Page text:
The realization that my company (like so many others today) suffered from sleep deprivation actually came from my own foggy experience. I was driving to work in the early morning. The day had barely begun, but I was already exhausted — and not just a little sleepy, either. I was absolutely dog-tired.
When I got to work and started on tasks, it became clear: Lack of sleep affected not only my own workflow, but also my ability to help others with theirs.
It got me thinking: If I’m allowing myself to endure a sleep-deprived workday, what standard am I setting for my team?
Why Leaders Should Prioritize Sleep
Research on the connection between sleep and productivity leaves no room for misinterpretation. According to the National Sleep Foundation’s 2018 “Sleep in America Poll,” nearly 90 percent of excellent sleepers report good productivity at work. Comparatively, among the worst sleepers, only 46 percent reported they were effective at work.
This isn’t just food for thought; it’s food for action. Issues related to poor sleep directly affect the way people perform at work. Even cutting just 30 minutes from your recommended seven hours can have significant consequences, including slower reactions, difficulty focusing, and reduced creativity.
The problem? Those lost 30 minutes add up and increase the risk of burnout. Gallup reports that 23 percent of respondents feel burned out at work “very often or always.” There’s no good news in that statistic, especially for the health of your business.
Sleep Better Knowing Your Team Is, Too
Leaders have a responsibility to their teams to serve as gatekeepers for good health, and that should start with sleep. Upfront, that means acknowledging workplace conditions that could affect sleep. Get to know your employees’ commutes. Keep track of overtime. Monitor the demands of your performance metrics. By developing an awareness of the problem, you’re halfway to solving it.
Here are five concrete ways to help your employees sleep better and gain back productivity:
- Get real about your own sleep health.As a high-level leader, change starts with you. Yes, it may be more difficult to cut down your own workload when it feels like everything that happens under your roof is your responsibility, but you can employ tricks and habits in your own routine to help cope.
One tactic I swear by is writing my nightly “worry email.” As I settle into bed for the night, my mind tends to spiral into work-related rabbit holes. Sleep quickly becomes a pipe dream. So I get up, spend 30 minutes typing these worries in an email — unfinished tasks, expected phone calls, future business ideas — and send it to myself. I always feel calmer and more prepared in the morning.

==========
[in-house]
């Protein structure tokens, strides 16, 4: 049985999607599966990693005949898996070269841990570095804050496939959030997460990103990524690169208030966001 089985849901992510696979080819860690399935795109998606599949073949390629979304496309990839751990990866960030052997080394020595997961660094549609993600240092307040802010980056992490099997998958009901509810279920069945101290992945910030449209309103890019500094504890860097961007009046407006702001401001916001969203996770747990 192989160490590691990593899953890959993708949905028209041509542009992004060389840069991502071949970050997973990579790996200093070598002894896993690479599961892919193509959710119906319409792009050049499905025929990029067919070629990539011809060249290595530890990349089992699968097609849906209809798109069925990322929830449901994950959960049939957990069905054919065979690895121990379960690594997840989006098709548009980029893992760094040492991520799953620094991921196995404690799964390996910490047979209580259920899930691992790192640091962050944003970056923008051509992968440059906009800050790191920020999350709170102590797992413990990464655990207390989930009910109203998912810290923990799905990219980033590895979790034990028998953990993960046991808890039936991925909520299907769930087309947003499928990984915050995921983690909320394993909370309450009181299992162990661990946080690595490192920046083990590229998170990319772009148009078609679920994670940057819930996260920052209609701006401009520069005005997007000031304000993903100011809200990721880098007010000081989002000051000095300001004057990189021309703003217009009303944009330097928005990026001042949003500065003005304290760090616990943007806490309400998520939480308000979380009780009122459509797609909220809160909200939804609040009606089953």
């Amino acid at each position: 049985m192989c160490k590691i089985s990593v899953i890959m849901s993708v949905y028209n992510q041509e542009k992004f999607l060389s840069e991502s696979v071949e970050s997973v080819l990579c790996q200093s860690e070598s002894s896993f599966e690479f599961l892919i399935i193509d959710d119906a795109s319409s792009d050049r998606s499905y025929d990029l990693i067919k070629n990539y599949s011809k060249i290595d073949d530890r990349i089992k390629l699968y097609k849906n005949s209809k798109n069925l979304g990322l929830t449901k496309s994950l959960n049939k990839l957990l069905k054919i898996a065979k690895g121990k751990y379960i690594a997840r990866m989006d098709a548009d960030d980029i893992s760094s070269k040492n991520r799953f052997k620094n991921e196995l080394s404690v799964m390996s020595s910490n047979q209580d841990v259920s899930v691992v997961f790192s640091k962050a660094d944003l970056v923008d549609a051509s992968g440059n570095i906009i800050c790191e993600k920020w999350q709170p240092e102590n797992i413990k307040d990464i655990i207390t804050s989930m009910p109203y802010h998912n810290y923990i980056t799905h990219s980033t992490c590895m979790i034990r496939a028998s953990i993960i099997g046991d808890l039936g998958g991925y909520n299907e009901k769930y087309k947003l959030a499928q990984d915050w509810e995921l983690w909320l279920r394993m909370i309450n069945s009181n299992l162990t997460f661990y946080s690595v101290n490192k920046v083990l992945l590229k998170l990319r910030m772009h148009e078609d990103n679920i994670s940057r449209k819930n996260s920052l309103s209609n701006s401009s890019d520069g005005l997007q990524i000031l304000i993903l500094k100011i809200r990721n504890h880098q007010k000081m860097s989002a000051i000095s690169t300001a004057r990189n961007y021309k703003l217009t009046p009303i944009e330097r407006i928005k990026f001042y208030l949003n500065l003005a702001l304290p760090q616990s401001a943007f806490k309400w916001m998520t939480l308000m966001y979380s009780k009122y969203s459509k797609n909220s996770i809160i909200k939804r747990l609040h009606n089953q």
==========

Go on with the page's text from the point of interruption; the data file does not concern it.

- Don’t let employees take work home.Many leaders would jump for joy if their employees wanted to get ahead on tomorrow’s workload, but creating a boundary between work and home is essential to good sleep health. Strengthen that boundary when you can.
At Sonus Benefits, we’ve established a rule that employees aren’t allowed to take work laptops home with them. Some team members have reservations about it because they’re driven people who want to work. However, as the work-home balance has improved, so has our collective well-being and productivity.
- Set up employees with dedicated health helpers.In your office, you may already have a buddy or assistant network in place that keeps employees engaged and productive. But people may find it difficult to open up about common health issues like lack of sleep. So dedicate time and specific personnelto address sleep health, and communicate to your team that such help is available. Encourage employees to check in regularly so you can gauge overall sleep wellness.
- Make sleep possible at work.Sometimes, staying up late or getting up early is inevitable. But that doesn’t mean you have to renounce sleep altogether. Make time for sleep in the office; remove the stigma and creating a calm, quiet place where employees can nap. You don’t have to invest in fancy sleep podslike those favored by Google and NASA. A curtained-off couch or a darkened room will work just fine. Simply having the opportunity to rest at work should help employees relax.
- Eliminate discourtesy.Did you know disrespect at work is a major contributor to insomnia? Experiencing “workplace incivility” during the day — like being interrupted or disparaged in front of colleagues — has been linked to employees struggling to fall asleep and waking up frequently during the night. As a leader, it’s your job to catch this trend before it becomes destructive. If you’ve noticed an atmosphere of brusque communication or open disrespect — even criticism that isn’t constructive — use your influence to turn those tendencies around.
When it came to sleep (or a lack thereof), I realized my organization struggled when I didn’t take care of myself. As a leader, be observant: Check in with yourself. What is your body telling you? It’s only from a place of self-awareness that you can help those around you.
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